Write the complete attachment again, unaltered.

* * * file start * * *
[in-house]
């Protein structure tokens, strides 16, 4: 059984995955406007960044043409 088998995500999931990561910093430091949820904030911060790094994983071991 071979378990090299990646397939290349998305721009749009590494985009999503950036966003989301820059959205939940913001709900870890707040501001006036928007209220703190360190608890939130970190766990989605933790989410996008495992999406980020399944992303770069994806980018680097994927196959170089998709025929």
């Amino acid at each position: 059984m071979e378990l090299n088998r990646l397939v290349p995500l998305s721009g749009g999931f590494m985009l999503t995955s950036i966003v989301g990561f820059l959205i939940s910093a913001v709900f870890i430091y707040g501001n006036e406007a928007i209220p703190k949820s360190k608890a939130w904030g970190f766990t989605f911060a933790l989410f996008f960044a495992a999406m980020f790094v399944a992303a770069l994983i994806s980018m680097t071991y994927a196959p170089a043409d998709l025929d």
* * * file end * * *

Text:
[in-house]
């Protein structure tokens, strides 16, 4: 059984995955406007960044043409 088998995500999931990561910093430091949820904030911060790094994983071991 071979378990090299990646397939290349998305721009749009590494985009999503950036966003989301820059959205939940913001709900870890707040501001006036928007209220703190360190608890939130970190766990989605933790989410996008495992999406980020399944992303770069994806980018680097994927196959170089998709025929």
């Amino acid at each position: 059984m071979e378990l090299n088998r990646l397939v290349p995500l998305s721009g749009g999931f590494m985009l999503t995955s950036i966003v989301g990561f820059l959205i939940s910093a913001v709900f870890i430091y707040g501001n006036e406007a928007i209220p703190k949820s360190k608890a939130w904030g970190f766990t989605f911060a933790l989410f996008f960044a495992a999406m980020f790094v399944a992303a770069l994983i994806s980018m680097t071991y994927a196959p170089a043409d998709l025929d």